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Sunday, July 9, 2006 -- Richwood, WV
Scenic Mountain Triathlon (iPO Event Id#: 7257)
Story and photos by J.R. Petsko

[Details] [Coverage]

Pictures: [Set 1] [Set 2] [Set 3] [Set 4] [Set 5] [Set 6] [Set 7] [Set 8] [Set 9]
[Set 10] [Set 11] [Set 12] [Set 13]
[Overall Results] [Results by Class]

Past Coverage: [1998] [1999] [2000] [2001] [2004] [2005]

Photo by JR Petsko
Warming up for the swim
Sponsored by the Richwood Area Chamber of Commerce, the Scenic Mountain Triathlon enjoyed it's 21st year, which makes it West Virginia's oldest triathlon. Staged in the Cranberry Wilderness of Monongahela National Forest, the event always attracts a large number of families who gather to enjoy the scenery.

Unlike last years event, this years was free of bear sightings and Rainbow Family Gatherings, but was no less exciting. As it has for the previous 20 years, racers and spectators gathered at Summit Lake for the .5-mile swimming leg of the triathlon. The beauty of this area really lives up to the scenic part it's name. This wonderous mountain top lake exudes a peace that you won't find at events held near bigger cities. It's almost enough to make one forget about the grueling 24-mile race that lies ahead. Serenity was sure to pass once the racers began to prepare for the start.

Photo by JR Petsko
Crowds gather, swimmers ready
Though the day would end at a very nice 70 degrees, a little nip began the event, making the lake feel colder. It's chill brought athletes back to the reality that they where there to push their bodies to peak performance.

As the racers made their way into the water, the mayor of Richwood thanked all of those who came for event and wished them the best of luck. A few seconds later the horn sounded and they where off. As a mass of swimmers jockeyed for position in their efforts to make it acrossed the lake and back, I took off like a bullet to make it to my vehicle. I proceeded 17.1 mile along Rt. 39/55 to the next staging point. This, by the way, was the same route that the swimmers, who where soon to become cyclists, where about to take. This is where the word mountain comes into the event's name.

Photo by JR Petsko
Hitting the road, bike-leg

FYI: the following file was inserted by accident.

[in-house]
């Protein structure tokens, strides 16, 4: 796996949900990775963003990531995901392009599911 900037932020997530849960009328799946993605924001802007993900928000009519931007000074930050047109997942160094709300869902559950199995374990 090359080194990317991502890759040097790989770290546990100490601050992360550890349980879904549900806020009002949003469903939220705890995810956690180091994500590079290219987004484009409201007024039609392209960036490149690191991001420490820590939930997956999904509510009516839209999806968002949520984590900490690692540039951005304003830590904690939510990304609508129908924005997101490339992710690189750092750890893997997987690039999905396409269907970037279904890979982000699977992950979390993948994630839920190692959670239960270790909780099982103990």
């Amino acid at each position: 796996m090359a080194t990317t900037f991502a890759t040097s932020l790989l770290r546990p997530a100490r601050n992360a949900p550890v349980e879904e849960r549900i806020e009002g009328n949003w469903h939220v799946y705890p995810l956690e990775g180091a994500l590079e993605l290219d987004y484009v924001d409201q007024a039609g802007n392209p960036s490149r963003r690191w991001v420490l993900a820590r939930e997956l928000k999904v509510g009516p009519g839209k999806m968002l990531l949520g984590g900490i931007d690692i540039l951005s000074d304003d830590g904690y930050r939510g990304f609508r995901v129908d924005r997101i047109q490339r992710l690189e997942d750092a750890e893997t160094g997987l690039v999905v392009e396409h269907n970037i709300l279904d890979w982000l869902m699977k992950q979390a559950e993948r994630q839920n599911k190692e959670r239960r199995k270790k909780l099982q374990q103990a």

As the bikers hammered down the road from Summit Lake, they make their way onto what at first seems to be a nice steady upgrade on Route 39/55. That would all change 10-miles into the ride when they faced the climb that truly makes West Virginia racing unique. Climbing the 9 to 10 degree mountain road on the way to the Cranberry Mountain Nature Center split the field wide open.

Making the ride look effortless was Brandon Merritt of Morgantown, West Virginia who was first overall at the transition. Close behind Merritt was Wes Kessnick 15 seconds behind, and Robert Smith of Huntington, WV was 18 seconds behind the leader. That lead would be short lived.

Photo by JR Petsko
Running for the finish
One mile into the run the three where neck and neck, with a fourth runner, Gabriel Narduzzi coming up fast to join the leaders. Ahead of them was a 6.2 mile run, 3.1 miles to Cranberry Glades and 3.1 miles back to Cranberry Mountain Nature Center. This in itself would exhaust most people, but remember these athletes had already covered 17.6-miles over the most grueling terrain this state could throw at them.

As the crowd and I waited in anticipation, the first runner made his way over the final climb to the finish. It would be Robert Smith, who was third overall after the bike section. He fought his way back to first during the last leg and finished in a time of 1.40.45. Smith, who finished 2nd overall in 2005, cut his time down by 3 minutes to take the overall victory. In second place was Kessnick who in all the position swapping managed to hold on tight to second. Third position went to Narduzzi and Merritt helted on forth overall.

Photo by JR Petsko
Some serious ladies compete
The overall women's race was just as exciting. With Amy Robbins of Charlottesville, Viringia improving on her 3rd place finish in 2005 to take home the overall female victory. Robbins was followed closely by Cherie Witt in 2nd, and Kristi K. Quillen in 3rd.

The team composition went to the Elkins YMCA who put in a great performance in all three events to take home the overall team crown.

The course may have been tough on the racers, but the Richwood Chamber of Commerce made the participates forget all about it after they finished. Waiting for them afterwards was a post race meal like none I had ever seen. Can you say BBQ? Oh, yeah, no plain old box of bananas and oranges here.

Photo by JR Petsko
Friends from Patch Adam's Gesundheit! Institute
Racers where welcomed to the finish with grilled chicken and pasta salad, and that was just the beginning of the spread that was laid out before them.

As the races sat down to take part in the post-race feasting, one topic came up over and over again. "Did you see the people in tu-tus?" This was not mirage seen by an overexhausted triathlon racer. Three volunteers from Dr. Patch Adams's Gesundheit! Institute made the trip over from nearby Hillsboro, WV to participate and spread some cheer while doing it. Take a look at their picture (left) and you'll see what I am talking about.

My hat goes off to the Richwood Chamber of Commerce and the event staff for hosting one of the best events this state has to offer.